My big heater comes on every morning at the time I tell it to…. while I am in bed…. and it heats my milk barn for me. When I get to the barn it is nice and warmed up. It’s like having someone warm up your car for you before you leave the house. The best.
#7- Cut back bushes, roses, perennials and other landscaping
Technically, this could wait til spring, but I like the bushes to be trimmed up. Every time I pull down the driveway all I can think is, those bushes need haircuts. Now that they are trimmed, I pull down the driveway and grin.
#8- Empty all the pots adorning my back and front porches.
I really like flowers.
I have enormous, ceramic pots that I fill with the prettiest flowers you’ve ever seen. The pots are haphazardly arranged on my front and back porches. My world is surrounded by cascading, overflowing vines, plants and flowers. They complete me. Every spring I do a happy dance and fill them. Every fall I have to pull them all out and cry.
Waaaaaaaaaaaaaaaah! This is the chore I do last. I love my flowers and it breaks my heart each and every year when I must rip them from their pots and throw them into the compost. Once it’s done I do get that giddy, happy feeling of a clean end to a season. In spring, when it is time refill them with glorious vines, flowers and plants I will be so happy that they are empty and ready to be filled.
For now, I’m going to pout. I will miss my flowers.
#9- Shut off water
Any water sources that are not “frost free” or set up to endure the frozen temperatures of winter have to be shut off. At our house, this means the sink in the big red barn. It’s not complicated. It’s not hard. It only take a few minutes, and you’ll be sorry if you forget to do it.
#10- Clean out & clean up the garden
This does not make me nearly as sad as ripping out my flowers. By this time I am soooooooo over gardening I really don’t care if I ever see a tomato for the rest of my life. Good riddance.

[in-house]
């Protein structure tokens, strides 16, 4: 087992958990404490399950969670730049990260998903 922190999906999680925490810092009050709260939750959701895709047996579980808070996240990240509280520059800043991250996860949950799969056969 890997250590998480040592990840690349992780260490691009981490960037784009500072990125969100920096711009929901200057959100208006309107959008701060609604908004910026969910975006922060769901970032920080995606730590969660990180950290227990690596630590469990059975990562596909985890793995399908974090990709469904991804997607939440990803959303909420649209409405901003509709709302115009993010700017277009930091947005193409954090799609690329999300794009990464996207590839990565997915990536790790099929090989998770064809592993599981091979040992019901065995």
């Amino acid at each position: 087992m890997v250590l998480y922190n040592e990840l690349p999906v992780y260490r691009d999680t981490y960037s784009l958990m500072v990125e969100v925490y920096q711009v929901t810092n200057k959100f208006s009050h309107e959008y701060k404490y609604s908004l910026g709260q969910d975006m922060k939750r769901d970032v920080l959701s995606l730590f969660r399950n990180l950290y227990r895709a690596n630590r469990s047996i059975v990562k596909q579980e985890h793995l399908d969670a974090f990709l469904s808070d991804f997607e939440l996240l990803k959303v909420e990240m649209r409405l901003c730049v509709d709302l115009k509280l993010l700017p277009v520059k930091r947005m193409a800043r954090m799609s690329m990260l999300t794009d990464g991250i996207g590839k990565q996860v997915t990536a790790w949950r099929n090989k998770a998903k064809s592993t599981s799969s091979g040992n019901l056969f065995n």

It is a project to rip out all the plants, debris and weeds before winter. I think it’s worth it. I like having fresh, clean beds that are ready for planting. This will make my spring a lot more fun and less work.
If you do decide you hate your garden right now & want to ignore it until spring, it’s OK. Weeds, plants, volunteers – they all have roots. Roots hold soil in place. Even though your garden may look like a mess of weeds going into winter, it’s not the end of the world. Your soil will remain intact and your ground is covered, even if it is by weeds – and that is good.
I grabbed all the kids & assigned everyone a couple of beds. This is the fastest way to get the garden done. We each take a few beds & we’re done in 20 minutes. All we do is pull everything out and toss it into the woods (far, far, far away from the garden). If you had any diseases or funguses that you’d like to go away – you need to pull things out and send them to another county. In our case we just load a wagon and dump it on the other side of the property.
Having an empty garden is a joyous occasion right now. I’m done & happy it is a desert wasteland. This will all change by January when I begin to build an indoor greenhouse & sprout seeds. To see how I build my own indoor, greenhouse go here.
For now, the garden must go. We rip out the plants. Then, we torch the beds (more on torching here). Last,we add a layer of mulch (more on compost & mulch). Since we currently have 40 chickens, 9 rabbits and 8 cows the process of “top dressing” our garden beds never ends. There’s always more compost to be added to the garden.
I am D-O-N-E!
This, people, is a great feeling. Our farm is buttoned up and ready for winter.
I am free to sit in front of my fireplace and read. Or play in my kitchen and bake. Or build a snowman with my kids. Whatever I do, it will not be hours of farm chores – we are set.
Ready. Set. Go. Bring on the white stuff!
I know winter chores are different on every farm.
What do you do to get your place ready for winter?